One of the Icelandic Christmas folk customs is that of the Jólakötturinn, or Yule Cat.

Sounds pretty harmless, but actually this cat is huge and will eat you if you haven’t gotten any new clothes before Christmas Eve! 😛

Here is a two-minute sprightly, wordless video illustrating the story:

I’m in an Old Norse study group that meets in person, if you are local to Massachusetts, U.S.A., which I am not, or online via Skype.

The study group is one of the brainchildren of William R. Short, author of Icelanders in the Viking Age: The People of the Sagas, one of my favorite books on the people who initially settled Iceland from 870 to 930 C.E.

9780786447275: Icelanders in the Viking Age: The People of the Sagas
A great cover, featuring a woman with a spindle. Yay, fiber arts!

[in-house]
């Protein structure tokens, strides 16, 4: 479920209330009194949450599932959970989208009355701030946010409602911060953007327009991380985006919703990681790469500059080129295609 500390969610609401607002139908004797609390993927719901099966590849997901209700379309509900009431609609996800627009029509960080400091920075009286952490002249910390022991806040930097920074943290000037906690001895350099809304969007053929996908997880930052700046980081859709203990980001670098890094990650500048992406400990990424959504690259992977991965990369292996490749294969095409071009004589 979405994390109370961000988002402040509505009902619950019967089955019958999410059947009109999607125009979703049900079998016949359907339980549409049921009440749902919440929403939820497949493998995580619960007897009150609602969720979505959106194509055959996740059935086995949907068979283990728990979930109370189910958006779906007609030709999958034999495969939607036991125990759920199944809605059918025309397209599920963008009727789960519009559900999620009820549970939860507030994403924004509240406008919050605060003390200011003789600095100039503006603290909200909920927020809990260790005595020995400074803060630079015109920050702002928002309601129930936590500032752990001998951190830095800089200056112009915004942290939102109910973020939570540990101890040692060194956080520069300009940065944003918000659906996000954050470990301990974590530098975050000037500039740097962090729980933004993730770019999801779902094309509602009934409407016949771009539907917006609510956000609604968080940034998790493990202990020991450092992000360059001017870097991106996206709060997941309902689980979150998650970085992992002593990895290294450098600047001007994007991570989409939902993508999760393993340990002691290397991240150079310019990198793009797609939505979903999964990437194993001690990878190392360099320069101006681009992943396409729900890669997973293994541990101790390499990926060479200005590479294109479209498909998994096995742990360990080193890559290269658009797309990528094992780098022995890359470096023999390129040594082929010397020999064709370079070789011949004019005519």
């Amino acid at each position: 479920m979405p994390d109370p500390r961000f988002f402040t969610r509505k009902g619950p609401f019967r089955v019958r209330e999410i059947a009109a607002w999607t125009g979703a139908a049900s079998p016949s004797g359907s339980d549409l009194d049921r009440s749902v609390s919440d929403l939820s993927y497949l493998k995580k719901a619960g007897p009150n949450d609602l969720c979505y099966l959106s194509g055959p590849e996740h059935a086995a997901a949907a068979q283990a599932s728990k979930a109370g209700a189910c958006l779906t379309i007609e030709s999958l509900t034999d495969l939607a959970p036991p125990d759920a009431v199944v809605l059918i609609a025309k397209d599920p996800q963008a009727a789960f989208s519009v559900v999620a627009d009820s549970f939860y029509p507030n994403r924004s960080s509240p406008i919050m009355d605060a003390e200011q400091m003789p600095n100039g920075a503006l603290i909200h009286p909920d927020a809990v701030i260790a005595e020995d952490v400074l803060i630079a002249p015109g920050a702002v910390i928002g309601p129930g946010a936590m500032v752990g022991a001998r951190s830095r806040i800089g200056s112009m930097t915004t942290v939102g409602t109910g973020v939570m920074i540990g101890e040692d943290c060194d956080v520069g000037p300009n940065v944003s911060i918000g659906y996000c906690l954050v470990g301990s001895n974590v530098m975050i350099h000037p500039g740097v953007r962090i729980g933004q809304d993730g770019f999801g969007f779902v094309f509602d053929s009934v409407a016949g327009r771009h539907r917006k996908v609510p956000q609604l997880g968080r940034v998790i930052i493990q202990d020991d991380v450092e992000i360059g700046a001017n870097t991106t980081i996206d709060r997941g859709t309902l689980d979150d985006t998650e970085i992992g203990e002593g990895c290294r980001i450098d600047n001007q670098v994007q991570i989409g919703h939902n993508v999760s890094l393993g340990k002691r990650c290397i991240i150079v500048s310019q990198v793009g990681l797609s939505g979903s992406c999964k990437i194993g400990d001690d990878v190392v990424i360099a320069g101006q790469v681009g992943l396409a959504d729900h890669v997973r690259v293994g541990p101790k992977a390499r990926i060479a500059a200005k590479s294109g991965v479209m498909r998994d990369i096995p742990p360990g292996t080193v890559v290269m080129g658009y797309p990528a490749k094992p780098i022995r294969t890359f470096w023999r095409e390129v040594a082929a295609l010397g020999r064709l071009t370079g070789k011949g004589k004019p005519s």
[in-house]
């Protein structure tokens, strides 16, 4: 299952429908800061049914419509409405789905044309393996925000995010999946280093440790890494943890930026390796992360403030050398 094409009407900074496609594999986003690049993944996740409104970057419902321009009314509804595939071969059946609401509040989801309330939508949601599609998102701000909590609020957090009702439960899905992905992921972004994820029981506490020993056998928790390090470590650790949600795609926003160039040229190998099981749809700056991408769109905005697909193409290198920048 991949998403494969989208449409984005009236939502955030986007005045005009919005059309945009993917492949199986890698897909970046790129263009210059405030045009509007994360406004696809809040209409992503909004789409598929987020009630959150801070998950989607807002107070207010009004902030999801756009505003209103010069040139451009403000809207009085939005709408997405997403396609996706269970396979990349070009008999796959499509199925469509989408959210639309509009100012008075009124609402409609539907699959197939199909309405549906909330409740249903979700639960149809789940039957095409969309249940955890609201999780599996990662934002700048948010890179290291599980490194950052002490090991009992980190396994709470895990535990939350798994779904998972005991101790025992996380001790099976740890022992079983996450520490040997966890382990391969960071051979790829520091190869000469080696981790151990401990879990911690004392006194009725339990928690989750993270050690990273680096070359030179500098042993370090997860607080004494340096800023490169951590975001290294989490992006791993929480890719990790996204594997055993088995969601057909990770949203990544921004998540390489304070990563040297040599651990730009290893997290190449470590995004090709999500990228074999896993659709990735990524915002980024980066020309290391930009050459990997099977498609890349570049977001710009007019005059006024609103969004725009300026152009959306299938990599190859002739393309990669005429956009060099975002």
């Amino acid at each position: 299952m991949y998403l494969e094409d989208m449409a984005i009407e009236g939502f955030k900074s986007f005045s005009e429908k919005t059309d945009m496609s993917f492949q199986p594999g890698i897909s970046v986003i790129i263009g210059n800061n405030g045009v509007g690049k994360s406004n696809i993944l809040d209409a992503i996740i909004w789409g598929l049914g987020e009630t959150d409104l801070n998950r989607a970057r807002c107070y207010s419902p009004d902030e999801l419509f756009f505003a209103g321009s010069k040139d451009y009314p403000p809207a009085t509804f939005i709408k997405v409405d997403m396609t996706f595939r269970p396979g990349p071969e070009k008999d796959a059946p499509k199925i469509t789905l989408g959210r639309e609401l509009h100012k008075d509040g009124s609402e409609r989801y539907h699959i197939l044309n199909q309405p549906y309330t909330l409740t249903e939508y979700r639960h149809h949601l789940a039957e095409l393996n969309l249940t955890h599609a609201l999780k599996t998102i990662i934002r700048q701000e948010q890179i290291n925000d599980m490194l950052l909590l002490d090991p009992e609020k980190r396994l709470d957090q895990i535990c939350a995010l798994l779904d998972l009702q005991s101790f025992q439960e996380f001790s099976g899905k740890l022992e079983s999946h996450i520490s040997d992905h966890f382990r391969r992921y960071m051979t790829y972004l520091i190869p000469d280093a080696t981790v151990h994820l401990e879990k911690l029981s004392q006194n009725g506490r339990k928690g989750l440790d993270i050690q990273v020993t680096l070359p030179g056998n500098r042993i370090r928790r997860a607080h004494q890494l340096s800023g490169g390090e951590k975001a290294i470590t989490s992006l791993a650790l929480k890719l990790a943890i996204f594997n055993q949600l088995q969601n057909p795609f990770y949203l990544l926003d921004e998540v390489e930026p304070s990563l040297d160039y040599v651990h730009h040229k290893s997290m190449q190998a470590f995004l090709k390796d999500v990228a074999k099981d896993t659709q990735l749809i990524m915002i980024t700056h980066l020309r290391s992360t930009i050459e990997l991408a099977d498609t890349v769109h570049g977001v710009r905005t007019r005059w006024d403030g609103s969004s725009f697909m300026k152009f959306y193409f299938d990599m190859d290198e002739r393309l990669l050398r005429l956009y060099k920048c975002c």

Short also founded a group called Hurstwic, which started out as a Viking combat training program in Massachusetts U.S.A., but expanded into a study of almost all things Viking.

Why study Old Norse? Because the Icelandic sagas, eddas, and poetry were composed in that language, or else in Old Icelandic, which is practically the same thing.

Although I’ve fallen completely behind in the translation efforts of the study group, I’m still on the mailing list.

And I’m glad I am, because today Danny ‘Danymal’ Lee posted this fabulous picture.  He was standing in front of the lighted, magical Jólakötturinn statue in Reykjavik in January 2019:

ImageI’m happy to say that Danny didn’t get eaten up last year by the Yule Cat, so he must have gotten new clothes in time — I hope he gets some more new clothes in time for this year, too!

I did, of course, only to protect myself from the Yule Cat. 🙂

Image result for Yule Cat images